Garrison celebrates LGBT Pride Month

Emily Jennings
USAG Wiesbaden Public Affairs

An audience member asks a question to the panel during the U.S. Army Garrison Wiesbaden Lesbian, Gay, Bisexual and Transgender Pride Month event June 20 on Clay Kaserne.

U.S. Army Garrison Wiesbaden celebrated Lesbian, Gay, Bisexual and Transgender Pride Month with a guest speaker and panel discussion followed by food and refreshments and a cake cutting June 20 at Clay Kaserne.

Noting the rainbow-colored decorations at the event, Lt. Col. Edwin Escobar, USAG Wiesbaden director of Emergency Services, reminded attendees that “these colors are symbols of pride for a community that was unable to show their true colors for decades.”
Kerry Rice, U.S. Army Europe protocol officer for the Joint Visitors’ Bureau, spoke about his experience as a gay man in the military and civilian world.
Rice said he sees being gay not as a lifestyle choice but as something genetic, similar to “having grey hair or being bald — or being extremely good looking,” he said, lightheartedly.
“My level of activism has always been quiet conversations and changing one person’s mind,” he said, “changing a mind perhaps by the life I live and the example I set.”
Sgt. Maj. Pedro Rivera Hernandez, geospatial engineer and operations sergeant major with the 60th Engineer Detachment Geospatial Planning Cell, talked about finding out his son is gay. He said at first he didn’t take the news well. But then he realized that if he wasn’t there for his child, his child would turn to someone else for support.
“Years later, life is much better,” Rivera said.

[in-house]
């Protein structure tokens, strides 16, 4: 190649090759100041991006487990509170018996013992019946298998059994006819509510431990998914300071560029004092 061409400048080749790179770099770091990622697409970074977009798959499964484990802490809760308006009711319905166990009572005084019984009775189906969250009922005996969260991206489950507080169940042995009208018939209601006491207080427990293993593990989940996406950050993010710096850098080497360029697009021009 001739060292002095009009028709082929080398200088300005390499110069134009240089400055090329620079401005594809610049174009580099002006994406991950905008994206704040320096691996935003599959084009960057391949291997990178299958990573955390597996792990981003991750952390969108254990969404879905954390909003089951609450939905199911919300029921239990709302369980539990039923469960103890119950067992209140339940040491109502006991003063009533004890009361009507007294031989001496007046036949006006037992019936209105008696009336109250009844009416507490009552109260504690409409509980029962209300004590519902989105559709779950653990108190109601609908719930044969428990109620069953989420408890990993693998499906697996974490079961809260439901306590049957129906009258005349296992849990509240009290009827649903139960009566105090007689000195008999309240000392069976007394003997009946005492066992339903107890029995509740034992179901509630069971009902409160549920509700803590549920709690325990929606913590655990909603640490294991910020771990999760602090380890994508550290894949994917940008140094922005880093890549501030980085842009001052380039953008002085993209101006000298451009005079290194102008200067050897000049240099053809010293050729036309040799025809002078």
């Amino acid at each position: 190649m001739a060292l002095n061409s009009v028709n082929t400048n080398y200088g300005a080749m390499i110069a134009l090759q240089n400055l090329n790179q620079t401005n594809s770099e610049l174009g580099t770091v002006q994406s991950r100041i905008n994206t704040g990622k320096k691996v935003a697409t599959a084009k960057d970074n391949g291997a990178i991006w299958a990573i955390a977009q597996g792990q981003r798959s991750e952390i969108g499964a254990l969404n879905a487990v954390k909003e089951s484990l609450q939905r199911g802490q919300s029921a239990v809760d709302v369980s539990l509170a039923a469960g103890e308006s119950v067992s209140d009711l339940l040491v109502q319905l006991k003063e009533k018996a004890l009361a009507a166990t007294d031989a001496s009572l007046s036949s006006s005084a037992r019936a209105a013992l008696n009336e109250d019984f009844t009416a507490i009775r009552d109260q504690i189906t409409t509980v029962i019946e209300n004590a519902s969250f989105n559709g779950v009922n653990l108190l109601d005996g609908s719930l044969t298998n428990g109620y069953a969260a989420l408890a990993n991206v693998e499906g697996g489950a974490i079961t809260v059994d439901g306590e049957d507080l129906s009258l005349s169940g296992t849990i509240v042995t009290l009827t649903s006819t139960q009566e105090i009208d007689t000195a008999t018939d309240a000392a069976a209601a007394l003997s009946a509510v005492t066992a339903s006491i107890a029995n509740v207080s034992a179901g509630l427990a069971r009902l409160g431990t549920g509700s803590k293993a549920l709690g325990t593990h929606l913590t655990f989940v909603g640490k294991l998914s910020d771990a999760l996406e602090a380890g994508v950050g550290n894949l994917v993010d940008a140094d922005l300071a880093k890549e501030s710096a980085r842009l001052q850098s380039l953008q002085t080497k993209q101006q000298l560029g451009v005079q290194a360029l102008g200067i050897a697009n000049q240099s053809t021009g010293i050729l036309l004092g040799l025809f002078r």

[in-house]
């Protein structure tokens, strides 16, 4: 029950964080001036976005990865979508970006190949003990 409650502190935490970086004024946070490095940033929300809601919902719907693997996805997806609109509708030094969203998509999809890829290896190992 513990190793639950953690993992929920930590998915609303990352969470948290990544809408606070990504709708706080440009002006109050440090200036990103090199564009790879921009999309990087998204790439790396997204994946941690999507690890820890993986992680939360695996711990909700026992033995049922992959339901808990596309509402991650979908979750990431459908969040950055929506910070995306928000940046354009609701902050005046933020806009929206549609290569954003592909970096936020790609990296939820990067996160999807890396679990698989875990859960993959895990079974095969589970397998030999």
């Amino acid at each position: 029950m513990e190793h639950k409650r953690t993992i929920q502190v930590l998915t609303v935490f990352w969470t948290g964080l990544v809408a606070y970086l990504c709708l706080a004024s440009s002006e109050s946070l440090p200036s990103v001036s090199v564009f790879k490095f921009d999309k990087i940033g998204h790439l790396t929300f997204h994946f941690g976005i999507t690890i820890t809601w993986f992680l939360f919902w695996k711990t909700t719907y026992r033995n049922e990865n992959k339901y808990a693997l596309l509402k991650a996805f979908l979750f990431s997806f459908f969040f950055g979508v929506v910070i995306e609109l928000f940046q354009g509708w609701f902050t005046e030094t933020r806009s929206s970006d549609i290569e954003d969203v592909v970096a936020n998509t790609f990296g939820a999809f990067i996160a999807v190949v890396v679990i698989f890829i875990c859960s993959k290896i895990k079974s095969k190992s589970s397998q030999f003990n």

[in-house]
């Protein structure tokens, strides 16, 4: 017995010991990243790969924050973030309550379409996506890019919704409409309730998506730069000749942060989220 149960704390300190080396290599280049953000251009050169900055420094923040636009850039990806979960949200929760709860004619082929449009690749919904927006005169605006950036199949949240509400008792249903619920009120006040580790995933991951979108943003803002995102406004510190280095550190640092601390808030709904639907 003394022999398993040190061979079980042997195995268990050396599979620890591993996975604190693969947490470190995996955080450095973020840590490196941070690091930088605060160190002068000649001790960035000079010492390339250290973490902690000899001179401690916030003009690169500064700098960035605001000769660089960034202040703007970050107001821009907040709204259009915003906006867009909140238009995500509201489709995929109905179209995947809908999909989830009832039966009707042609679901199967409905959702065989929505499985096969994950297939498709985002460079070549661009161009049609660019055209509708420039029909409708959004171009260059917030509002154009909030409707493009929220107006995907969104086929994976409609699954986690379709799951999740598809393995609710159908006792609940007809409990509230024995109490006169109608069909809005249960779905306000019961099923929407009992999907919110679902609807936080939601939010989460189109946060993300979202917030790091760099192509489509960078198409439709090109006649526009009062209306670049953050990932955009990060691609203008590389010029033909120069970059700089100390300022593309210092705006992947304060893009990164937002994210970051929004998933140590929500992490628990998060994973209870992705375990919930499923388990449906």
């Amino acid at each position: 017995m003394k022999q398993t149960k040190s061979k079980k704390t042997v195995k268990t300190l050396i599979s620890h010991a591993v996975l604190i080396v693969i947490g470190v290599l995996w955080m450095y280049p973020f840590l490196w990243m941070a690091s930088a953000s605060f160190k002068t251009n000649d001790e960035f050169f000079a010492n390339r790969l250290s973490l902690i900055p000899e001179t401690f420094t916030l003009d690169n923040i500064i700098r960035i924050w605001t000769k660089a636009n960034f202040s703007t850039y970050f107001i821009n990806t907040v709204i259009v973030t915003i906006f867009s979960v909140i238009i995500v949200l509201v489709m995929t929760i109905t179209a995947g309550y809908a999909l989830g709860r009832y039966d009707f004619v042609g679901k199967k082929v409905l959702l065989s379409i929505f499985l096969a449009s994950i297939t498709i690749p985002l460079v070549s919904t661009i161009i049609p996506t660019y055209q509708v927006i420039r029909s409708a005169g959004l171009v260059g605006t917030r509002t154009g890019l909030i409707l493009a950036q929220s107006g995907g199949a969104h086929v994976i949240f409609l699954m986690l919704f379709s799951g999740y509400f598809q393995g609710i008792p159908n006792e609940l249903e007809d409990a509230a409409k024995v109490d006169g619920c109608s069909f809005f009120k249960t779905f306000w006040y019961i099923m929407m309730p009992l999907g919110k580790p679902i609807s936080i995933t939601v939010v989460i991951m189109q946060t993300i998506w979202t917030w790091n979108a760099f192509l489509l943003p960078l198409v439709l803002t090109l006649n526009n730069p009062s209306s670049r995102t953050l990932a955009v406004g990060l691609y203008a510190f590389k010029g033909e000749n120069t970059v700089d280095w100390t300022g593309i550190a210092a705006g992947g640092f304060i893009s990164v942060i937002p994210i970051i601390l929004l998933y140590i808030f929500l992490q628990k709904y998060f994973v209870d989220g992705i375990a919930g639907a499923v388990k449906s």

When asked for advice on how to respond to friends or coworkers who feel negatively about a person who is LGBT, Kristie Escobar, Florida State University Schools Ph.D. candidate and award-winning LGBT researcher, said she recommends they look at all aspects of a person’s personality, not just their sexuality.
“I would recommend they talk to the person,” she said. “And talk about the things they have in common, because I would bet that they have more in common than they have differences.”
Ashley Keasler, visual information specialist with Training Support Activity Europe and former combat photographer, spoke about her experience as a lesbian in the military during the era when Don’t Ask, Don’t Tell was the official policy on military service by gays, bisexuals and lesbians.
The policy lasted from 1994 to 2011 and prohibited homosexual and bisexual service members from being honest about their sexual orientation or relationships, and if they did so, they would be discharged.
“I, personally, could see the difference,” Keasler said of the way Soldiers are treated since the law has been repealed.

LGBT Pride Month is celebrated each year in June to honor the 1969 Stonewall riots in New York City. The Stonewall riots were a tipping point for the Gay Liberation Movement in the United States. The purpose of the commemorative month is to recognize the impact that lesbian, gay, bisexual and transgender individuals have had on history locally, nationally and internationally.